That morn shone out on glittering lines of arms,
And soon was heard the din, the loud alarms,
That burst upon the air on every side,
And rolld in dying murmurs o'er the tide.
That day beheld the foe his works begin,
From whence to hurl the bolts on those within :
They spread their bulwarks, rear'd their mounds on highi,
From whence to launch their thunders through the sky;
To flash their fires on that protecting wall,
And beat those towers till in one wreck they fall;
And

many a deadly gun was planted there,
Whose crashing balls would cleave th' exploding air;
To scatter deaih those battlements along,
And with a blast of lightning smite the strong.
That new and fearful power, that now had chang'd

The face of war, in wide destruction ranged;
Laid ranks of warriors prostrate in the grave;
Levelling alike the timid and the brave :

To whose dread thunder strongest cities yield,
That tower, nor wall, nor ditch, could longer shield;
Before whose fiery vengeance man and steed
Are swept away, and die ere scarce they bleed!

/

In earlier times the feather'd arrow fled,
Whose shaft had power to strike the distant dead;
But whether wing'd for death by living arm,
Or by an engine's mightier power to harm,
Compared witht his 'twas but a breath of wind,
That

passes by, and leaves no wreck behind :
Oft from the armed breast it bounded back-
And oft fell idly short upon its track
Here mail is useless--distance scarce can save-
And forms just seen are dash'd into the grave.
The fight was then not deem'd begun, till steel
Had reach'd the heart, and ranks began to reel:
So close they came--the eyes seem'd flashing fire-
And from the lips the breath rush'd hot with ire!
But now-before the features came in view
The hostile hand its distant victim slew :
And few could know, amidst the scatter'd dead,
Which perish'd by the bolts their hands had sped.
And but for this, armipotent in blood,
Perchance Constantinople still had stood;
Had seen those baffled, wearied hosts, retreat;
And stood earth's pride, religion's holy seat:
And taught by suffering wiser paths to tread,
Preserved the crown on her imperial head.

Now burst the wrath on that devoted wall!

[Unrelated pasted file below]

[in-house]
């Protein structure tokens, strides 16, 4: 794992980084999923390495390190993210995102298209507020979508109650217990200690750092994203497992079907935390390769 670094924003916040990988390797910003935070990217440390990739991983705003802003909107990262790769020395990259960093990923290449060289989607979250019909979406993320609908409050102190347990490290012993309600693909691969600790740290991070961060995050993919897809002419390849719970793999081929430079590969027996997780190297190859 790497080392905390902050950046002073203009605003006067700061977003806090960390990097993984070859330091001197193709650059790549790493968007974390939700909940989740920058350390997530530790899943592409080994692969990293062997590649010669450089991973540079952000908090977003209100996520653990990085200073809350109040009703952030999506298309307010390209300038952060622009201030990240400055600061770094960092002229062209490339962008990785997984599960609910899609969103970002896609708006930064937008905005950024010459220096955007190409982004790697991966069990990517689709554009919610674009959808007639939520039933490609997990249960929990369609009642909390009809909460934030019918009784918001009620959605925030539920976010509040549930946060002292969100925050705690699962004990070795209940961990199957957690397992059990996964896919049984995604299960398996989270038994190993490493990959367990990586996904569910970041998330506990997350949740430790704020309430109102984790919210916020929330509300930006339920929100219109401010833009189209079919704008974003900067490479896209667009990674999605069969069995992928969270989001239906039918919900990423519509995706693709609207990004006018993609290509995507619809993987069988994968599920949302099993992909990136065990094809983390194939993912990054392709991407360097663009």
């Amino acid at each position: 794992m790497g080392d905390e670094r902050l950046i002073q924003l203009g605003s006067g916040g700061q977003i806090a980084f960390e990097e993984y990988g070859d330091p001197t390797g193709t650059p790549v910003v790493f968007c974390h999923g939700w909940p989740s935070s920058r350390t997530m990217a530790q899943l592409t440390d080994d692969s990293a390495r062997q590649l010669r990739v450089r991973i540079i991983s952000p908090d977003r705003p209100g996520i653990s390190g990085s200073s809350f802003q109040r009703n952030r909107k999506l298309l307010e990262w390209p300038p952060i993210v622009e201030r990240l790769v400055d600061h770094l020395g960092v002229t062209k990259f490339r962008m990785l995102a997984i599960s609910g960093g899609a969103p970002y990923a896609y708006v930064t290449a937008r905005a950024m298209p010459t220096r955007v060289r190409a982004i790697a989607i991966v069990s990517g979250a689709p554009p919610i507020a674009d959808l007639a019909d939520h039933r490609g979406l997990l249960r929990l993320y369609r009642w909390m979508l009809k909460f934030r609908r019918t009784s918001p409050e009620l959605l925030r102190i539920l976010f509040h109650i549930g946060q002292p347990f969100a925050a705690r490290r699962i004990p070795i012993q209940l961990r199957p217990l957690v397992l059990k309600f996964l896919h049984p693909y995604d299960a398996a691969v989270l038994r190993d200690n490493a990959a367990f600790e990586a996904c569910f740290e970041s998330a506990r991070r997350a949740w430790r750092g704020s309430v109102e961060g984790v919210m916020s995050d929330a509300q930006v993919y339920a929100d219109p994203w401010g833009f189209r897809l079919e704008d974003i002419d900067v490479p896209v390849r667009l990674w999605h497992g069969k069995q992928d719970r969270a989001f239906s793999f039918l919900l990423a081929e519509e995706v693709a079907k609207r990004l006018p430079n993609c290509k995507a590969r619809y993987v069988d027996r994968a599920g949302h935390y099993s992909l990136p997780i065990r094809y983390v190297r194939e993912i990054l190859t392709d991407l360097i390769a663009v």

And from one giant gun there came a ball
So vast, that human strength had toil'd in vain,
To roll it onward o'er the level plain!
Whene'er it struck-the city heard the sound,
And shook as though an earthquake rock'd the ground,
By those who in its trembling circle dwelt,
Those shocks like death-blows on the heart were felt:
They seem'd to speak a summons from the tomb;
The knell of an approaching, awful doom.
But where bad slept their energies, the while
The foe without pursued his threatening toil?
Had they beheld, with apathetic eyes,
His cannon planted and his batteries rise ?
Had they no thunders they could launch around,
To dasb his works in wreck along the ground-
To scatter death 'midst bands that toild in vain,
And strew his guns dismounted on the plain?
But now his artificial hills had grown
So strong, so high--they scarce could be o’erthrown:
High as the city's battlements they tower'd,
And from their summits flights of missiles showerd,
Gall'd the besieged where'er they canie in view,
And thinn'd the ranks already far too few.
So near they were, that they might almost throw
The dart--and see it reeking in the foe.

The shatter'd battlements with dead were strew'd,
Cover'd with mangled limbs, with blood embrued;
And fragments of the wall, that flew around,
As fatal as the balls themselves were found;
Slaying their own defenders as they spread,
And crimson'd with the blood that they had shed.

Th' incessant bolts that niighty cannon seut, To soon their passage through the wall had rent; And now the yawning breach appears to show A fatal entrance for the ready foe, Who rushes on, but finds his hopes betray'd, And leaves his foremost ranks in slaughter laid. Wherever danger calld, the Emperor flew, And, cheer'd by his example, thousands drew Around the breach, like him devoid of fear, To aid – to save him-or to perish near. Each gap they close as if by magic hand; And see their baffled foes astonish'd standThen turn unwilling from the spoil in view, To breathe their vengeance, and their toils renew.

And there was one, the foremost of the brave, Who strove that glorious seat of power to save ; Justiniani, who from Genoa came, Burning to conquer an immortal name; Who there with more than man appeared to vie, And filled with wonder each admiring eye; As if he would eclipse the fame of all Who ever fought to triumph or to fall. More zeal, more valour, he could ne'er have shown, Had that imperial city been his own; Or had he there first drawn the vital breath, There tomb'd his father in the sleep of death ; And never known beyond its bounds to roam, His place of joy-his wife and children's home. Nor did he idly from the wall behold The foe encamp'd around, a thousand-foldBut sallying forth, ev'n braved them on the plain, O'erthrew their works, and left a pile of slain : Till his heroic deeds, and martial fame, A source of watchfulness and fear became. And bark! what grating iron bolts reboundThe gates fly open with a jarring sound ! Arranged within, an armed band appears, And lightning flashes from their shining spears! Do they invite the foe? and do they yieldAnd bid him enter there from yonder field? Forbid it glory-freedom! no-behold --They issue forth a nearer strife to hold: